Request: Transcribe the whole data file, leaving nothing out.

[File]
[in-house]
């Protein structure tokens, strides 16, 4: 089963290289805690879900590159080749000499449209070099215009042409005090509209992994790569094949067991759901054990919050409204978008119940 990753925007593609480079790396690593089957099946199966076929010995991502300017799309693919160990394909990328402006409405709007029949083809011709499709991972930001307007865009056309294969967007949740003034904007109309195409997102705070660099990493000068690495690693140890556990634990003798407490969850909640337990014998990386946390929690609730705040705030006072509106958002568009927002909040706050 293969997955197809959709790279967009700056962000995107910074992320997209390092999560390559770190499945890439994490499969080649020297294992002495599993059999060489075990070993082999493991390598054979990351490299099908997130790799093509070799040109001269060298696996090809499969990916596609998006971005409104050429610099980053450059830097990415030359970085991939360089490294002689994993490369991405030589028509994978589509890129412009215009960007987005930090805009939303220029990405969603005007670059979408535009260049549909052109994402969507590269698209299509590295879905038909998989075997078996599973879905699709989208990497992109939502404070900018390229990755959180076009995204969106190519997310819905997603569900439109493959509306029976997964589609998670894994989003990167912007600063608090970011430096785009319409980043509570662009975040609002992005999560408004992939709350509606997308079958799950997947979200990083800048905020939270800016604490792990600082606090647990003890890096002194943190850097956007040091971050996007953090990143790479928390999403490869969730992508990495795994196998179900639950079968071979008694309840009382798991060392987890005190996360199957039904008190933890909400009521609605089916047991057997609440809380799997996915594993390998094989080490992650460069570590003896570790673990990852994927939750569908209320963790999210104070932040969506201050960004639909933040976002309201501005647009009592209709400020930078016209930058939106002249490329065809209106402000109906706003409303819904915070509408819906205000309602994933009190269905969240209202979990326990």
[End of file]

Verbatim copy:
[in-house]
């Protein structure tokens, strides 16, 4: 089963290289805690879900590159080749000499449209070099215009042409005090509209992994790569094949067991759901054990919050409204978008119940 990753925007593609480079790396690593089957099946199966076929010995991502300017799309693919160990394909990328402006409405709007029949083809011709499709991972930001307007865009056309294969967007949740003034904007109309195409997102705070660099990493000068690495690693140890556990634990003798407490969850909640337990014998990386946390929690609730705040705030006072509106958002568009927002909040706050 293969997955197809959709790279967009700056962000995107910074992320997209390092999560390559770190499945890439994490499969080649020297294992002495599993059999060489075990070993082999493991390598054979990351490299099908997130790799093509070799040109001269060298696996090809499969990916596609998006971005409104050429610099980053450059830097990415030359970085991939360089490294002689994993490369991405030589028509994978589509890129412009215009960007987005930090805009939303220029990405969603005007670059979408535009260049549909052109994402969507590269698209299509590295879905038909998989075997078996599973879905699709989208990497992109939502404070900018390229990755959180076009995204969106190519997310819905997603569900439109493959509306029976997964589609998670894994989003990167912007600063608090970011430096785009319409980043509570662009975040609002992005999560408004992939709350509606997308079958799950997947979200990083800048905020939270800016604490792990600082606090647990003890890096002194943190850097956007040091971050996007953090990143790479928390999403490869969730992508990495795994196998179900639950079968071979008694309840009382798991060392987890005190996360199957039904008190933890909400009521609605089916047991057997609440809380799997996915594993390998094989080490992650460069570590003896570790673990990852994927939750569908209320963790999210104070932040969506201050960004639909933040976002309201501005647009009592209709400020930078016209930058939106002249490329065809209106402000109906706003409303819904915070509408819906205000309602994933009190269905969240209202979990326990």